There is a difference in labels between the Lord’s speech in verses 3 and 6 and verse 1, however. As previously stated, verse 1 reads, “says the Lord.” In verse 3, however, the marker reads, “…and said to me, Thou art…” In other words, a second speaker reports what the Lord had previously spoken to him. The same occurs in verse 6, “And he said to me…” Who is this second speaker?


At this point in the prophecy, Cyrus would be a reasonable choice for speaker two. But the text almost immediately eliminates Cyrus, who eventually did deliver Israel from the Babylonians. The text eliminates Cyrus in verse 3, when it states, “You are my servant, O Israel.” Cyrus the Persian is not Israel.

A reader might therefore conclude that Israel, the nation with its people, is the servant of the Lord. But as the text continues on, readers discover that the Lord called this servant Israel to gather, establish, and recover Jacob and Israel (verses 5 and 6). These statements clearly indicate that someone other than the nation and people of Israel is in view. This conclusion follows because the Lord in Scripture does not call Israel to deliver itself.

A reader’s next step in the process of discovering the identity of the second speaker would be to go back and review past portions of Isaiah. The first such portion that sheds light on the identity of speaker two in chapter 49 is Isaiah 48:16, which is not very far away.

16 Draw near to me, and hear you these words; I have not spoken in secret from the beginning: when it took place, there was I, and now the Lord, even the Lord, and his Spirit, has sent me. (LXE)

ISAIAH 48:16

Some people think that Isaiah 48:16 is “probably Cyrus.” While this is possible, in light of Isaiah 49, it would be wise to go back and revisit that conclusion. As just demonstrated, the “servant, O Israel” in Isaiah 49:3 is not Cyrus. The context of Isaiah 49 has not changed dramatically from the context of Isaiah 48. The Lord is still talking about Israel, the nation and people, and his planned deliverance of them. Since Cyrus is not the servant God sends in Isaiah 49, it seems most likely that he is not the servant in Isaiah 48:16. (Interested readers should see the prior post for additional reasons for eliminating Cyrus as a candidate in Isaiah 48:16: Isaiah Devotional 2.24.)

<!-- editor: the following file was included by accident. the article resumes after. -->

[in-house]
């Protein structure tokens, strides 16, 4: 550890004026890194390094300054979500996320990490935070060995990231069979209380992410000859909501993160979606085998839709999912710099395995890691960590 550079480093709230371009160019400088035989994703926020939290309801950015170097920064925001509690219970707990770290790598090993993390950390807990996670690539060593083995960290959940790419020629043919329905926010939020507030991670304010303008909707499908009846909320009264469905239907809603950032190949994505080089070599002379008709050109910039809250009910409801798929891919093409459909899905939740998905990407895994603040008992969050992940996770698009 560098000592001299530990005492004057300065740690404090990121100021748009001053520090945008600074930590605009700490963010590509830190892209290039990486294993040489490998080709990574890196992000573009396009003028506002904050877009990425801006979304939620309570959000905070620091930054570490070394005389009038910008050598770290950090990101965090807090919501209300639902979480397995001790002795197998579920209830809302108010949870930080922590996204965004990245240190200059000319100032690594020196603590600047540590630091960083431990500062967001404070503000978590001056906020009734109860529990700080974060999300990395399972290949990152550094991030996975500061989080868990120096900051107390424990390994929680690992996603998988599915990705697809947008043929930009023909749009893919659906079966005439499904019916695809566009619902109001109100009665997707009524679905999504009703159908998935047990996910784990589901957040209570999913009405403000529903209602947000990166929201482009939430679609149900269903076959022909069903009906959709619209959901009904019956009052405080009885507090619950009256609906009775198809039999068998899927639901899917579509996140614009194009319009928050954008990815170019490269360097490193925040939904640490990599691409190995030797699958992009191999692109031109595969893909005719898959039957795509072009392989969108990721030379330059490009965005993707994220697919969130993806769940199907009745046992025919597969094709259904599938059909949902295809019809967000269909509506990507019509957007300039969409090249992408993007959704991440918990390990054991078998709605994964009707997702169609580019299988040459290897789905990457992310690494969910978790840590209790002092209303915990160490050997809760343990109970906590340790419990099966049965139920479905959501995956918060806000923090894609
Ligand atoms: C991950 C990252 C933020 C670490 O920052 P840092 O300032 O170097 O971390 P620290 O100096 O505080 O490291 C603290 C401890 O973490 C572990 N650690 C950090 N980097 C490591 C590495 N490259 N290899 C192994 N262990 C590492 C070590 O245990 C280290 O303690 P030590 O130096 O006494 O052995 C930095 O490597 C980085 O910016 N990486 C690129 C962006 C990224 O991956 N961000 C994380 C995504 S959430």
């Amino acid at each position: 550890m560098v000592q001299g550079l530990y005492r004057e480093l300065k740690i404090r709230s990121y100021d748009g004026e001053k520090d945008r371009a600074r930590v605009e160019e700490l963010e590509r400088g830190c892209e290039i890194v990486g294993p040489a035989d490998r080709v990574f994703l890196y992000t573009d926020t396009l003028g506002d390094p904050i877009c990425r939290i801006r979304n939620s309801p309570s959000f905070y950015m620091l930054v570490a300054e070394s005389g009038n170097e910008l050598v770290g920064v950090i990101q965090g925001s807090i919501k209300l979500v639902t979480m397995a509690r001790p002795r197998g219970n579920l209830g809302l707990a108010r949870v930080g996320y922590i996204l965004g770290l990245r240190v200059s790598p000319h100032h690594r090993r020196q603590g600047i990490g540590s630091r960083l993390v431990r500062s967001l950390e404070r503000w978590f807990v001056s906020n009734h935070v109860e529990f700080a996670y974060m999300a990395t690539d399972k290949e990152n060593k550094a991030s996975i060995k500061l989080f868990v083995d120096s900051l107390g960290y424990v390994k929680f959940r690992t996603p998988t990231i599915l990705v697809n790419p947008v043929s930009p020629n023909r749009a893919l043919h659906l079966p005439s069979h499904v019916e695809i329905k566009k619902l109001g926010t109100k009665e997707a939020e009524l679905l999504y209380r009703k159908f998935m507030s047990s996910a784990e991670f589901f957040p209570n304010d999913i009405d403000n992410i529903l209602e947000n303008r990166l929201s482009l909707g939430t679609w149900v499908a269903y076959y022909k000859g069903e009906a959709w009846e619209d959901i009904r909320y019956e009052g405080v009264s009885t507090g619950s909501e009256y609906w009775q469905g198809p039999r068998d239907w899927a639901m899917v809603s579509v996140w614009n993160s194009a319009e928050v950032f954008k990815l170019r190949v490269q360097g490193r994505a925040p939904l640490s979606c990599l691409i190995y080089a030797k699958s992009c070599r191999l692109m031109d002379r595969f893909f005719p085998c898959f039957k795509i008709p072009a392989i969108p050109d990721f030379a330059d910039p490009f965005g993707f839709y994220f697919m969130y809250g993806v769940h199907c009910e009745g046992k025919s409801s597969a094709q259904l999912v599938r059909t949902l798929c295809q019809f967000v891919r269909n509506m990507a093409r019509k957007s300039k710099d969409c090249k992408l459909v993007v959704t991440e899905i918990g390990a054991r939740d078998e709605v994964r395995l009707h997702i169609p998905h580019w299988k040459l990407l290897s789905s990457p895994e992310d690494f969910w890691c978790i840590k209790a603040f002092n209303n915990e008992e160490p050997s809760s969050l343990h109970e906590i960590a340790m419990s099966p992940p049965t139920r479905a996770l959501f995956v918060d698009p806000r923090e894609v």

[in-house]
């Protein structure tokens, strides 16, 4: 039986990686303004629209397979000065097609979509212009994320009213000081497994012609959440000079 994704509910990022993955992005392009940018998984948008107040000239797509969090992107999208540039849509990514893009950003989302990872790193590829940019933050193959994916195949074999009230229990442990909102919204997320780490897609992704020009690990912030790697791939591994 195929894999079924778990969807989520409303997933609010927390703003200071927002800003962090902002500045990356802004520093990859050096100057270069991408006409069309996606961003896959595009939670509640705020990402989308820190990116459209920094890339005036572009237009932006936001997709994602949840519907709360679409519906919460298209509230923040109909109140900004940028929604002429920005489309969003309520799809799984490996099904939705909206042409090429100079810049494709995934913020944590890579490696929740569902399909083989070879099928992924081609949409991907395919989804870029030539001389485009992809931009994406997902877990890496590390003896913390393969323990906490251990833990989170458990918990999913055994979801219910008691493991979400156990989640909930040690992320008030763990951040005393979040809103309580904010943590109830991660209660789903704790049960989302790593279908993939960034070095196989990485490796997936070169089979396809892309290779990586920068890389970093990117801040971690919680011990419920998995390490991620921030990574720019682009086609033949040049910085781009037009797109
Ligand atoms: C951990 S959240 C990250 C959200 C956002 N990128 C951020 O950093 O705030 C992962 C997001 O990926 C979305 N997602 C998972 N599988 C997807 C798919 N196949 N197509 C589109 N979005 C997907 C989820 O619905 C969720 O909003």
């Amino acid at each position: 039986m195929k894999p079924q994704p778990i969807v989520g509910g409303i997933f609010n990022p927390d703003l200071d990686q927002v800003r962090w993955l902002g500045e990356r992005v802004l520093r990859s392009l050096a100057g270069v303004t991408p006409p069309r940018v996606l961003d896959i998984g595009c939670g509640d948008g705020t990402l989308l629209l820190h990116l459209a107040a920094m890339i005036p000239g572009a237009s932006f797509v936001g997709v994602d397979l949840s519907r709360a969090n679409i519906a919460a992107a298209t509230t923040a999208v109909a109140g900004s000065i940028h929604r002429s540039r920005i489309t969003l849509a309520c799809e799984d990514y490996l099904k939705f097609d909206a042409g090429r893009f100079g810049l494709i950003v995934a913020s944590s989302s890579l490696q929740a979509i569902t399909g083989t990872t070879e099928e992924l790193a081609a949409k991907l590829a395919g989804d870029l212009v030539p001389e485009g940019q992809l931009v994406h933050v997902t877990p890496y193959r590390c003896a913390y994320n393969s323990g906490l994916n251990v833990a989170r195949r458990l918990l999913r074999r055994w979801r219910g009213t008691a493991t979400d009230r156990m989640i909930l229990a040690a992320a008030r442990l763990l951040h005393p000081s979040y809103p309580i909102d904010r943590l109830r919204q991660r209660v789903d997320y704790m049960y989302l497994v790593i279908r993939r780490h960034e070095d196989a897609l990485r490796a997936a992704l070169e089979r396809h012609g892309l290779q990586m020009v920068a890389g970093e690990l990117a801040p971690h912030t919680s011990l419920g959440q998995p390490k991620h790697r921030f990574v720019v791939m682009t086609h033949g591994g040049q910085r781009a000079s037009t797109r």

Continuing to work backwards, readers will find a passage very similar to the one in Isaiah 49. It begins in Isaiah 42:1 and extends through verse 17 (Isaiah 42:1-17). Topics covered in those verses resemble those in Isaiah 49:1-13. Consider these verses side by side.

Isaiah 49:3 and said to me, You are my servant, O Israel, and in you I will be glorified… 6… I have given you for the covenant of a race, for a light of the Gentiles, that you should be for salvation to the end of the earth. 

Isaiah 42:1 Jacob is my servant, I will help him: Israel is my chosen, my soul has accepted him; I have put my Spirit upon him; he shall bring forth judgment to the Gentiles… 6… I have given you for the covenant of a race, for a light of the Gentiles.

Christian readers from all ages understand these two Servants to be one and the same, Jesus Christ Messiah.

Luke 2:25 … Simeon…30 for my eyes have seen your salvation 31 that you have prepared in the presence of all peoples, 32 a light for revelation to the Gentiles, and for glory to your people Israel.” 

Acts 13:46 And Paul and Barnabas spoke out boldly, saying, “It was necessary that the word of God be spoken first to you. Since you thrust it aside and judge yourselves unworthy of eternal life, behold, we are turning to the Gentiles. 47 For so the Lord has commanded us, saying, “‘I have made you a light for the Gentiles, that you may bring salvation to the ends of the earth.'”

Acts 26:22 … saying nothing but what the prophets and Moses said would come to pass: 23 that the Christ must suffer and that, by being the first to rise from the dead, he would proclaim light both to our people and to the Gentiles.”


As an introduction to the passage that begins in Isaiah 49:1, I have taken time to trace out how readers can draw conclusions concerning the text simply by using the text at their disposal. Having a reference bible (one that shows related verses) and a concordance helps tremendously. My preferred text for Isaiah is the Septuagint. I prefer it because it points to Christ Messiah in places where our other English texts turn neutral.

Isaiah 49 is stunning. It stuns Christians because they hear two of the persons of the Trinity talking back and forth, in the Old Testament, hundreds of years before the incarnation. The first time I read this passage, I felt like one of the angels witnessing the baby Jesus in a manger. “He’s born! He’s born!” “There’s two of them! There’s two of them!” I even went running to my friends nearby and showed them the passage I was reading. “Look! There’s two! Here is the divine Son. Father and Son are speaking together.”

A passage such as Isaiah 49 shows how very much God loves his children. He is the great communicator. He wants us to know him, to know his motives, and to see for ourselves his love at work. It is no wonder that the narrator Isaiah breaks out in verse 13, “Rejoice, you heavens; and let the earth be glad: let the mountains break forth with joy; for the Lord has had mercy on his people, and has comforted the lowly ones of his people.


1 I used to read these verses in Luke many times. They pierced me. I became so jealous of those disciples that I prayed and asked the Lord to show me himself in the words and passages of the Old Testament. At that time, I had no clue how to proceed. Many years later, this what you read in is the result of that prayer.